Anina Takeff created the cut-out artworks that accompany the reviews, and as usual we worked with Studio Lamont to design, typeset, and produce the issue. The front cover features lines from Ellora Sutton’s poem ‘House of the Faun’ and a marbled paper design by Natalie Stopka.

We hope you’ll enjoy the new issue. You can purchase a copy here. If you’d like to support the magazine, please consider subscribing.

2022 oxford poetry prize winners

1 nov 2022
Oxford Poetry Prize 2022 Winners

Congratulations to the winners of the 2022 Oxford Poetry Prize, judged by Emily Berry. All winning poems will be published in issue 95 of Oxford Poetry.

first prize
Dominic Leonard, ‘My Grandfather
Goes to the Bathroom’

second prize
Linda Ravenswood, ‘Elementary School’

third prize
Caleb Leow, ‘Tongues’

Kizziah Burton, ‘The World She Crossed the World to Find’
Jay Gao, ‘Split Ends’
Brian Gyamfi, ‘Horseradish’

judge's comments

The winning poem, ‘My Grandfather Goes to the Bathroom’ by Dominic Leonard, caught my attention early in the process for its unexpected title, which turns out to be gently humorous against a poem that is a beautifully sad and tender reflection on the failing body of a loved one as he stands in ‘the bright gap of life’. There was a lot of tenderness in the poems I was drawn to in this competition – perhaps that’s just what I’m looking for right now (perhaps that’s what we’re all looking for). Linda Ravenswood’s ‘Elementary School’, a wry take on the sins of patriarchy, is nonetheless abundantly tender – a ‘sweet song of forgiveness [that] shocks the night with its beauty’, while in Caleb Leow’s ‘Tongues’ (a poem haunted by the spirit of another grandfather), the voice of God, ‘who suddenly makes me feel like I know him’, tenderly coaxes the narrator into speech. Tenderest congratulations to all the poets. – Emily Berry

about the winners

Dominic Leonard’s pamphlets, love, bring myself (2019) and Dirt (2021) are published by Broken Sleep. He lives and teaches in London.

Linda Ravenswood is a poet and performance artist from Los Angeles. Her new collection Cantadora: Letters from California (Black Spring Press Group) is forthcoming in January 2023. Recent collections include XLA Poets (Hinchas Press) and The Stan Poems (Pedestrian Press). She is founding editor-in-chief of the Los Angeles Press.

Caleb Leow is an emerging poet from Singapore. His poems have been recognised in the Bridport Prize, the New Poets Prize, and the National Poetry Competition. He studies History and French at the University of Oxford.

Kizziah Burton won second prize in the 2020 Ledbury Poetry Competition, was commended in the 2021 National Poetry Competition, shortlisted for the 2022 Bridport Prize, and longlisted for the 2022 Sappho Prize. She holds a Master’s in fiction writing from the University of Southern California.

Jay Gao is the author of Imperium (Carcanet, 2022) and three poetry pamphlets. He is a Contributing Editor at The White Review. He won the 2022 Desperate Literature Prize for Short Fiction and the 2021 London Magazine Poetry Prize, and was shortlisted for the 2022 Edwin Morgan Poetry Award. Originally from Edinburgh, he earned his mfa at Brown University and is a phd student at Columbia University in New York City.

Brian Gyamfi is a Ghanaian-American writer from Arlington, Texas. In 2020 he received the University of Texas at Austin’s Student Writing Flag Award, and in 2022 the University of Michigan’s Hopwood Graduate Poetry Award, Michael R. Gutterman Award in Poetry, and Helen S. and John Wagner Prize. He graduated summa cum laude from UT Austin and is currently a Rackham Merit Scholar at the University of Michigan.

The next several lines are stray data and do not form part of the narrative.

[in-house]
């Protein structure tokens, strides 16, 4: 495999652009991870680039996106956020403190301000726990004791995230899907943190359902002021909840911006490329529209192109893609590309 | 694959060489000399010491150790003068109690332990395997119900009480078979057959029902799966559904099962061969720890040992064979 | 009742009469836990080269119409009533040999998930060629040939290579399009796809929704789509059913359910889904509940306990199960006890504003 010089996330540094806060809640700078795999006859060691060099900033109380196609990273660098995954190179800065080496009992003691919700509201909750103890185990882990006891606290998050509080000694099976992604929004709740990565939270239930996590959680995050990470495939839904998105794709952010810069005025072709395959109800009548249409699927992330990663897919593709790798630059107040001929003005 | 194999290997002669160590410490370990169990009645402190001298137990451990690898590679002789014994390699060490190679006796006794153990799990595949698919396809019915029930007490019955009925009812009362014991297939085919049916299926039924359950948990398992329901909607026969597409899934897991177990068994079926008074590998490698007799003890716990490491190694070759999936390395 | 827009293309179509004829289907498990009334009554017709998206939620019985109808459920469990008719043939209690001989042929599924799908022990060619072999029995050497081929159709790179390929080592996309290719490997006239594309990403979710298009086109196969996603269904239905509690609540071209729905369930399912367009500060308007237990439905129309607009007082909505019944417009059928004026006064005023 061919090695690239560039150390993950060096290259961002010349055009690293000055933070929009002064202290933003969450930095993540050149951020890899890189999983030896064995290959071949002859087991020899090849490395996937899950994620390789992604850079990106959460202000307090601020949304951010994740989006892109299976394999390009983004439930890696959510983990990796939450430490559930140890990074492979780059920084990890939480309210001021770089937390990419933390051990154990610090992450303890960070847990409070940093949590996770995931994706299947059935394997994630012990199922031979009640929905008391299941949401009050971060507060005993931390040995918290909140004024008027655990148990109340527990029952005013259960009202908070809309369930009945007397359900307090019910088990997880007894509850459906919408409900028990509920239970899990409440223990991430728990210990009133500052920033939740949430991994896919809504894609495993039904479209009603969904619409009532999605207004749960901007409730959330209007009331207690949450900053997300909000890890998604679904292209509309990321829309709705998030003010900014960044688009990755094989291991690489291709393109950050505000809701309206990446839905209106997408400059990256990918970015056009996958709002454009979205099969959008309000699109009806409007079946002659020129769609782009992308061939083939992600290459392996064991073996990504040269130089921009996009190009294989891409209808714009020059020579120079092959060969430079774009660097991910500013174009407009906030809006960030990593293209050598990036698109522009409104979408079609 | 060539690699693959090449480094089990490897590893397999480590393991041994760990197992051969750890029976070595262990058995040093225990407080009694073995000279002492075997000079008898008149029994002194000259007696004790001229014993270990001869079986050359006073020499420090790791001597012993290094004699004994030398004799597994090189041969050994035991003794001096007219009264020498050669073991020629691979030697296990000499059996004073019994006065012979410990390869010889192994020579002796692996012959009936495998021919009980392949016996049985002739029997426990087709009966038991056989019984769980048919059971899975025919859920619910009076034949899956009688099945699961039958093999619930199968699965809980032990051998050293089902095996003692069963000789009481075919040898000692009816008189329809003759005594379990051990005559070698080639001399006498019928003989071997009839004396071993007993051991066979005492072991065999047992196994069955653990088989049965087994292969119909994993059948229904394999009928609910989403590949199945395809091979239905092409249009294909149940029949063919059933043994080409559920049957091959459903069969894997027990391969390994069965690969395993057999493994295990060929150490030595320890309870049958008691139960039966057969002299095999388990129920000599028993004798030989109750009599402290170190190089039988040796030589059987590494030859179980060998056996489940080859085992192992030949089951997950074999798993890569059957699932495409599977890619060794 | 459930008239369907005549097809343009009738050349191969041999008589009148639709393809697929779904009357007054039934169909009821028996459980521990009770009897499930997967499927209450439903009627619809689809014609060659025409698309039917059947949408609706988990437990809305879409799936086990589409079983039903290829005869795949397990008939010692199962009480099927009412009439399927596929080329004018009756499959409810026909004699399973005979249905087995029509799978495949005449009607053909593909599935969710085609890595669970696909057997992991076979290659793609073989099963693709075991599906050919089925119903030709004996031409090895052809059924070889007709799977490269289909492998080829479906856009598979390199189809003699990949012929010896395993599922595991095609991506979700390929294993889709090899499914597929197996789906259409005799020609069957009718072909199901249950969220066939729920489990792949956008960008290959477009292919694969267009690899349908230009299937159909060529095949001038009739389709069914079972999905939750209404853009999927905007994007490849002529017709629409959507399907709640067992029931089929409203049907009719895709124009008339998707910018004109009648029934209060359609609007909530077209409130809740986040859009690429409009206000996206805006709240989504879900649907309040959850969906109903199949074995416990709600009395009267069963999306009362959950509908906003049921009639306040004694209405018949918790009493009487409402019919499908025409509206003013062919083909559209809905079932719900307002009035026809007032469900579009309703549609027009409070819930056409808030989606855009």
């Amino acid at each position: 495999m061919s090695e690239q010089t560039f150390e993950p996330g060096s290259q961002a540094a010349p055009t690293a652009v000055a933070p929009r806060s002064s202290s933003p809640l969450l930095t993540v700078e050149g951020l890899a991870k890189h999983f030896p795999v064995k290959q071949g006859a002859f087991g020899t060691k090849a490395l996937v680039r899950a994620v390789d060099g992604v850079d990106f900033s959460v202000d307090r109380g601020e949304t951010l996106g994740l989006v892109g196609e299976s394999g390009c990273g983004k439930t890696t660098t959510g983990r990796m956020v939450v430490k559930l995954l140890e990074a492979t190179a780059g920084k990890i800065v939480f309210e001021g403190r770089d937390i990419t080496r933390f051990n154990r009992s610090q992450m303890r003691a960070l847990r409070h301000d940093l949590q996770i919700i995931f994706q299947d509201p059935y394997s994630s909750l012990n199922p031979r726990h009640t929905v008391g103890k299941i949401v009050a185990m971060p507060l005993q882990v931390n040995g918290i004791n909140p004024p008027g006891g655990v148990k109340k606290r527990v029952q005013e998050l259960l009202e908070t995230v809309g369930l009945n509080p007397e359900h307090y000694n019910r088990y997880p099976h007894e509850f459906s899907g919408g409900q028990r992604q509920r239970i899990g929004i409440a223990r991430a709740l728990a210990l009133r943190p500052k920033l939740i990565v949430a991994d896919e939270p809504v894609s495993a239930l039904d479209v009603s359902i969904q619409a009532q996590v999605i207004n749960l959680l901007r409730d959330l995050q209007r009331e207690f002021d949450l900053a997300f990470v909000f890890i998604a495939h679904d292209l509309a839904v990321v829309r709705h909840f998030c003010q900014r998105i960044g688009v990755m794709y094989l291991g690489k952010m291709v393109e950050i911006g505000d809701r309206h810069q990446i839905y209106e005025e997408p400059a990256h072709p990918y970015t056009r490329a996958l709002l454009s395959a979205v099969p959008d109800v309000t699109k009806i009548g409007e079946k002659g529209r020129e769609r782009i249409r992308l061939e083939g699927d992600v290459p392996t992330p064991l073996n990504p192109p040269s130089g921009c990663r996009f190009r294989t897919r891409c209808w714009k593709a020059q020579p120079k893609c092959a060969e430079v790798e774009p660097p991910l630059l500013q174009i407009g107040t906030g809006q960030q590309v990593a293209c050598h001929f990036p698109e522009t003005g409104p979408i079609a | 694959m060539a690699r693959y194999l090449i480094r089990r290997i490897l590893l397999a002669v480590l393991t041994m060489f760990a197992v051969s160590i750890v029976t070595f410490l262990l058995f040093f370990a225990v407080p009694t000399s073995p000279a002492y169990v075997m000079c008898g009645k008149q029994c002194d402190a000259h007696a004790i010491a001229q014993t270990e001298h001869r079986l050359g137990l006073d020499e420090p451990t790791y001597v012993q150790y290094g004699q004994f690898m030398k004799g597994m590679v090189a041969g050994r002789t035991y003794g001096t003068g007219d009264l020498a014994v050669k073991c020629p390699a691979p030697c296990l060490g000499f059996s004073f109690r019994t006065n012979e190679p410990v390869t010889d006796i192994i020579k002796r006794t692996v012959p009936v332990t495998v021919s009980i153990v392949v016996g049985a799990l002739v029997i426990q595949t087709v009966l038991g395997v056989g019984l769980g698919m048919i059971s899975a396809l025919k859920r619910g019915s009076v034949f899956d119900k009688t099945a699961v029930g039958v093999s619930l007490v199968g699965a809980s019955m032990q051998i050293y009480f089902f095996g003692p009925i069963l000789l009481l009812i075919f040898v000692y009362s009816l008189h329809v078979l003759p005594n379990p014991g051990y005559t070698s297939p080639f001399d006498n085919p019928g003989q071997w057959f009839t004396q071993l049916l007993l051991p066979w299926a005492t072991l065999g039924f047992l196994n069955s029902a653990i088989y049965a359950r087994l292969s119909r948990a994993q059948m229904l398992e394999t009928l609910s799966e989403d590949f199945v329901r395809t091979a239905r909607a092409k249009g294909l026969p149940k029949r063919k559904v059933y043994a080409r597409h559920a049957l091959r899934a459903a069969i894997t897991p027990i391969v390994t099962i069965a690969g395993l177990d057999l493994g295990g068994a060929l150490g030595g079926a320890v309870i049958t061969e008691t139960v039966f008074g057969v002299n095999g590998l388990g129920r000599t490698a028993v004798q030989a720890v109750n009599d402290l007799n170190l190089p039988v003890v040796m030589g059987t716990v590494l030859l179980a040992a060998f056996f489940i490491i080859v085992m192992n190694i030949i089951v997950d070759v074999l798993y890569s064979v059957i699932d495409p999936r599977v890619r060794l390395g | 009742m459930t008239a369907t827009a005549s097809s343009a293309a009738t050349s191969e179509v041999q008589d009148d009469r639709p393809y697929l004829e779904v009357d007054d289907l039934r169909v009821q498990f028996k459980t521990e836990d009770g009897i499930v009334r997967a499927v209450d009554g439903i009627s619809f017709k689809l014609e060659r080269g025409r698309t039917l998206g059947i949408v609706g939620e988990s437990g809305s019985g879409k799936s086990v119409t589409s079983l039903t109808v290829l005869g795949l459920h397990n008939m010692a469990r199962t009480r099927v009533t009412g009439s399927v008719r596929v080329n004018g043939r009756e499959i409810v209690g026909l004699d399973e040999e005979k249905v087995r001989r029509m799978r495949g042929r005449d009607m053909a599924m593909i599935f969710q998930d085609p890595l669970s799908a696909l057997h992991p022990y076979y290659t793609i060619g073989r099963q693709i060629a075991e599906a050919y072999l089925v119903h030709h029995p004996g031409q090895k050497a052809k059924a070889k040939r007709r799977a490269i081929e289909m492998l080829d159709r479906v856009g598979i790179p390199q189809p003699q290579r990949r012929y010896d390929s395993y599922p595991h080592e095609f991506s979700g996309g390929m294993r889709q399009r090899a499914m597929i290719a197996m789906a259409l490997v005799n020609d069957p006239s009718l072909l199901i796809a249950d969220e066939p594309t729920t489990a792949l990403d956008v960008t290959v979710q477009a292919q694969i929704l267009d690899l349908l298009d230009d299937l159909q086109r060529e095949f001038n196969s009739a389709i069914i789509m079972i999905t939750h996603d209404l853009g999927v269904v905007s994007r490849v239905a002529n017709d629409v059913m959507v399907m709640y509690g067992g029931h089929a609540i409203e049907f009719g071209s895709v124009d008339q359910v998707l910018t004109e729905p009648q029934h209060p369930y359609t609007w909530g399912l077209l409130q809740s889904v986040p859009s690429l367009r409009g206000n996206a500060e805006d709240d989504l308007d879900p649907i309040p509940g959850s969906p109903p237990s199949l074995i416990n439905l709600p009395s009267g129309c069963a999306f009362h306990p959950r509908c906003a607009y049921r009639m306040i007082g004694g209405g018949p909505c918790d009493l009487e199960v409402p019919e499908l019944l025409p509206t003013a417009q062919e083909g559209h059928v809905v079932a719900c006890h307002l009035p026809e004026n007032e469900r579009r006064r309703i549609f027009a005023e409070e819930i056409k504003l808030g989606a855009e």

about the judge

Emily Berry is the author of the poetry books Unexhausted Time (2022), Stranger, Baby (2017) and Dear Boy (2013), published by Faber. Her lyric essay ‘The Secret Country of Her Mind’ appears in the limited edition artist's book Many Nights (2021) by Jacqui Kenny.

2022 oxford poetry prize shortlist

27 oct 2022
Oxford Poetry Prize 2022 Shortlist

We’re pleased to present the shortlist for the 2022 Oxford Poetry Prize, judged by Emily Berry. We’re extremely grateful to everyone who entered the competition – it means the world to us. The winners will be revealed soon.

Announcing issue 94

14 oct 2022
Oxford Poetry 94

Issue 94 features new work by Kit Fan, Nancy Campbell, Oluwaseun Olayiwola, and Kathleen Ossip, among many others. The marbled cover is by Maisie Brett, and the lines on the cover are from Lara Frankena’s ‘On an Inclement Evening’ (which you can find on page 13). There are essays on Black Ekphrasis and on the tapestries of Hannah Ryggen.

Anina Takeff created the cut-out artworks that accompany our essays and reviews, and we worked with Studio Lamont to design, typeset, and produce the issue.

We hope you enjoy reading our latest issue! You can purchase a copy here. If you’d like to support the magazine, please subscribe here.

Announcing Issue 93

28 feb 2022
Oxford Poetry 93

Our new issue is currently making its way to doorsteps and postboxes around the world. It features poems by Pierre Joris, Sasha Dugdale, Jamie McKendrick, Pam Rehm, Romeo Oriogun, and Nkosi Nkululeko, among others.

Nkululeko’s poem ‘Square’ wraps around a mid-game chessboard, a clue to the multilinear order in which the poem can be read, a form the poet calls a ‘contrapuntal’. Nkululeko’s other poem in this issue, ‘The Area of a Parallelogram’, is constructed with stacked rhombus-shaped stanzas. The poem interrogates blackness, collective identity, citizenship, and inequality: ‘In a mirror, I’m dressed / as that whom vanishes me.’ The poem pulls off that strange trick of being both dense and light at the same time, like a boulder hovering a foot above your head, miraculous and disturbing.